NASA Astrophysics Data System (ADS)
Somerville, W. R. C.; Auguié, B.; Le Ru, E. C.
2016-03-01
SMARTIES calculates the optical properties of oblate and prolate spheroidal particles, with comparable capabilities and ease-of-use as Mie theory for spheres. This suite of MATLAB codes provides a fully documented implementation of an improved T-matrix algorithm for the theoretical modelling of electromagnetic scattering by particles of spheroidal shape. Included are scripts that cover a range of scattering problems relevant to nanophotonics and plasmonics, including calculation of far-field scattering and absorption cross-sections for fixed incidence orientation, orientation-averaged cross-sections and scattering matrix, surface-field calculations as well as near-fields, wavelength-dependent near-field and far-field properties, and access to lower-level functions implementing the T-matrix calculations, including the T-matrix elements which may be calculated more accurately than with competing codes.
Accurate force fields and methods for modelling organic molecular crystals at finite temperatures.
Nyman, Jonas; Pundyke, Orla Sheehan; Day, Graeme M
2016-06-21
We present an assessment of the performance of several force fields for modelling intermolecular interactions in organic molecular crystals using the X23 benchmark set. The performance of the force fields is compared to several popular dispersion corrected density functional methods. In addition, we present our implementation of lattice vibrational free energy calculations in the quasi-harmonic approximation, using several methods to account for phonon dispersion. This allows us to also benchmark the force fields' reproduction of finite temperature crystal structures. The results demonstrate that anisotropic atom-atom multipole-based force fields can be as accurate as several popular DFT-D methods, but have errors 2-3 times larger than the current best DFT-D methods. The largest error in the examined force fields is a systematic underestimation of the (absolute) lattice energy.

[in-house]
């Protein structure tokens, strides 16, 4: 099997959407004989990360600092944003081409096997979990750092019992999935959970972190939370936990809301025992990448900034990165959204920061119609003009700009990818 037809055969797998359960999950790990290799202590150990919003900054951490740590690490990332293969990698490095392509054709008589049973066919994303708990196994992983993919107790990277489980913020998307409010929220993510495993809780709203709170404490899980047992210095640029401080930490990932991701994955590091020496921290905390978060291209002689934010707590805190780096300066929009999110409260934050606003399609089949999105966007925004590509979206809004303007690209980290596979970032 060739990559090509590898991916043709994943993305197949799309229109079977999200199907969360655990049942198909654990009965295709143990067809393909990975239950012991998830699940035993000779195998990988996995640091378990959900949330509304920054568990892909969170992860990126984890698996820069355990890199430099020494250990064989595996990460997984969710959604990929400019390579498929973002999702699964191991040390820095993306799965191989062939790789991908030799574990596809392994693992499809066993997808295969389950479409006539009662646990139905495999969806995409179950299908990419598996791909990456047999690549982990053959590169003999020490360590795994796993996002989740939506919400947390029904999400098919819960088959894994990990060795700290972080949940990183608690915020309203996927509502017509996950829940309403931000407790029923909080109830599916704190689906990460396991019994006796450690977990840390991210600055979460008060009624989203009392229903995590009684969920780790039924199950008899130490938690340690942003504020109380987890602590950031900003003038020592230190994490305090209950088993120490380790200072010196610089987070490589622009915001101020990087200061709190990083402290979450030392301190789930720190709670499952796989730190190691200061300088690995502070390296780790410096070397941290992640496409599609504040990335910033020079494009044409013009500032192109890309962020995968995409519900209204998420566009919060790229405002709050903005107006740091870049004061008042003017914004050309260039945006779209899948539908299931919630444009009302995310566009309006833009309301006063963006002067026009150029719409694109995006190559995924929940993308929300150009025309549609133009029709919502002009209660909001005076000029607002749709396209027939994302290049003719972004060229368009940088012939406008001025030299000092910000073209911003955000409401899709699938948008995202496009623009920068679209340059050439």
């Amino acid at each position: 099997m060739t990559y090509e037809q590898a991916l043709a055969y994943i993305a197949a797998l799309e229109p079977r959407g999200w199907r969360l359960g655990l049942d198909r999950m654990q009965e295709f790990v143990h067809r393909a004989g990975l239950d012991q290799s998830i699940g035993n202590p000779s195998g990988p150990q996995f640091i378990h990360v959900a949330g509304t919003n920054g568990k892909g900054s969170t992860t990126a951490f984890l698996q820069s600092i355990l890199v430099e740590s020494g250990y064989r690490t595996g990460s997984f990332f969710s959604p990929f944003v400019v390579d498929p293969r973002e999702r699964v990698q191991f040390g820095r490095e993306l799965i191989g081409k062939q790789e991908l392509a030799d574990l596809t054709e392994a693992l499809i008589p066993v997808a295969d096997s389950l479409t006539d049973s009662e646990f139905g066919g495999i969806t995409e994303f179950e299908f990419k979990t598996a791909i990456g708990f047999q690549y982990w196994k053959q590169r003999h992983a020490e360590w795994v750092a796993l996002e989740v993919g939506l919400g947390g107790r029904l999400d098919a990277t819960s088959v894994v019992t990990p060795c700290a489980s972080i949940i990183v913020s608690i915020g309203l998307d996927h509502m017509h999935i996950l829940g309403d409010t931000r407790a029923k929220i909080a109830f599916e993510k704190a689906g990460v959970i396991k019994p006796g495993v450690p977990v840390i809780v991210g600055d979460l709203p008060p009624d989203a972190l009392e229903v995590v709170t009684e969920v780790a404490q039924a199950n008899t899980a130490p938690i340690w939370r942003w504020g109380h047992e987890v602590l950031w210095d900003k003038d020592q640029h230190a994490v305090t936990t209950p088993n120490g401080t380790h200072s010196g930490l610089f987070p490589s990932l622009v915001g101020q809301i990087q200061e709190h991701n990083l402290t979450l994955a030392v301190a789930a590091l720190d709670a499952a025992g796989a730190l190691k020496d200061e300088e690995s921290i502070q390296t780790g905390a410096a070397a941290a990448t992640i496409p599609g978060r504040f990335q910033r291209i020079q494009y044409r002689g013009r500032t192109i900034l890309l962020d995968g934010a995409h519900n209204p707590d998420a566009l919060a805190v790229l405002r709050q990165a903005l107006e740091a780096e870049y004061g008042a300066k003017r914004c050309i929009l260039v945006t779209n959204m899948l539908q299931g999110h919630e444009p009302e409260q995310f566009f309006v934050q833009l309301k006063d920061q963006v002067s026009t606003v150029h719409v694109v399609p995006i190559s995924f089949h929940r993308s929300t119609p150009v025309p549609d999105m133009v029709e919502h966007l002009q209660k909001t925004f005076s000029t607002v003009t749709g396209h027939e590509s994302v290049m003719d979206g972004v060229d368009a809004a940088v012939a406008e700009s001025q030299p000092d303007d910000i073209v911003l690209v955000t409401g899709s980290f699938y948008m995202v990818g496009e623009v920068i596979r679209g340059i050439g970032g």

Multi-fidelity machine learning models for accurate bandgap predictions of solids
Pilania, Ghanshyam; Gubernatis, James E.; Lookman, Turab
2016-12-28
Here, we present a multi-fidelity co-kriging statistical learning framework that combines variable-fidelity quantum mechanical calculations of bandgaps to generate a machine-learned model that enables low-cost accurate predictions of the bandgaps at the highest fidelity level. Additionally, the adopted Gaussian process regression formulation allows us to predict the underlying uncertainties as a measure of our confidence in the predictions. In using a set of 600 elpasolite compounds as an example dataset and using semi-local and hybrid exchange correlation functionals within density functional theory as two levels of fidelities, we demonstrate the excellent learning performance of the method against actual high fidelitymore » quantum mechanical calculations of the bandgaps. The presented statistical learning method is not restricted to bandgaps or electronic structure methods and extends the utility of high throughput property predictions in a significant way.« less
Multi-fidelity machine learning models for accurate bandgap predictions of solids
Pilania, Ghanshyam; Gubernatis, James E.; Lookman, Turab
2016-12-28